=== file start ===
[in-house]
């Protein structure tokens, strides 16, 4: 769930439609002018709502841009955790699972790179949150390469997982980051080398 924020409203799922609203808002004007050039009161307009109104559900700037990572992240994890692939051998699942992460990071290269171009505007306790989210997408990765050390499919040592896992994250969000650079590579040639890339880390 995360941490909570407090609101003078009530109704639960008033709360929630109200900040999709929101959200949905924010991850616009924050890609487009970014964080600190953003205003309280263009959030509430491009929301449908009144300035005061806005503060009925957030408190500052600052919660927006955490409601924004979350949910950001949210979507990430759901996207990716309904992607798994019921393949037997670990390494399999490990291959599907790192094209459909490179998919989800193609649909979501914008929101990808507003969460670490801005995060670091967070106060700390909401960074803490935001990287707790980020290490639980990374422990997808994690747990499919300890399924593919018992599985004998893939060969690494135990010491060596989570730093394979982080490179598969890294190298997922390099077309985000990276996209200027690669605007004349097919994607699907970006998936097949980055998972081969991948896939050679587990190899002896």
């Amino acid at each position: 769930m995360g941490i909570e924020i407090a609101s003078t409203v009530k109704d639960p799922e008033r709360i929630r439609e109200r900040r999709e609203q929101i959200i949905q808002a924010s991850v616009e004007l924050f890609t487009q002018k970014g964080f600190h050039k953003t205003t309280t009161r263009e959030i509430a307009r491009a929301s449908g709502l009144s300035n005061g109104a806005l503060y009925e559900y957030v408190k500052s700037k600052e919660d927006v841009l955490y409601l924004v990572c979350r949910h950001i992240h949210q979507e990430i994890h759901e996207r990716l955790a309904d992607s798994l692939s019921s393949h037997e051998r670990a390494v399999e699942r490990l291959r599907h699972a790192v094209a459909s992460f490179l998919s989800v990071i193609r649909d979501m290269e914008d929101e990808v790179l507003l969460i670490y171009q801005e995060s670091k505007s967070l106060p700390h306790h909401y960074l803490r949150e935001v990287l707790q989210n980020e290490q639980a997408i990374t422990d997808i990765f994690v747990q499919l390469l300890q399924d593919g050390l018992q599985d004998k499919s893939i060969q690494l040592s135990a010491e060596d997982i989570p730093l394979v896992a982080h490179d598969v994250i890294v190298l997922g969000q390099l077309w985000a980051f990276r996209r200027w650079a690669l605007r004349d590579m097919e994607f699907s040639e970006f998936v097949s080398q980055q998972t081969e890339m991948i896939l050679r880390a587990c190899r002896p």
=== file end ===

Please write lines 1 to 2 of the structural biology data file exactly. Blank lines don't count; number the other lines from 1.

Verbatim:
[in-house]
């Protein structure tokens, strides 16, 4: 769930439609002018709502841009955790699972790179949150390469997982980051080398 924020409203799922609203808002004007050039009161307009109104559900700037990572992240994890692939051998699942992460990071290269171009505007306790989210997408990765050390499919040592896992994250969000650079590579040639890339880390 995360941490909570407090609101003078009530109704639960008033709360929630109200900040999709929101959200949905924010991850616009924050890609487009970014964080600190953003205003309280263009959030509430491009929301449908009144300035005061806005503060009925957030408190500052600052919660927006955490409601924004979350949910950001949210979507990430759901996207990716309904992607798994019921393949037997670990390494399999490990291959599907790192094209459909490179998919989800193609649909979501914008929101990808507003969460670490801005995060670091967070106060700390909401960074803490935001990287707790980020290490639980990374422990997808994690747990499919300890399924593919018992599985004998893939060969690494135990010491060596989570730093394979982080490179598969890294190298997922390099077309985000990276996209200027690669605007004349097919994607699907970006998936097949980055998972081969991948896939050679587990190899002896």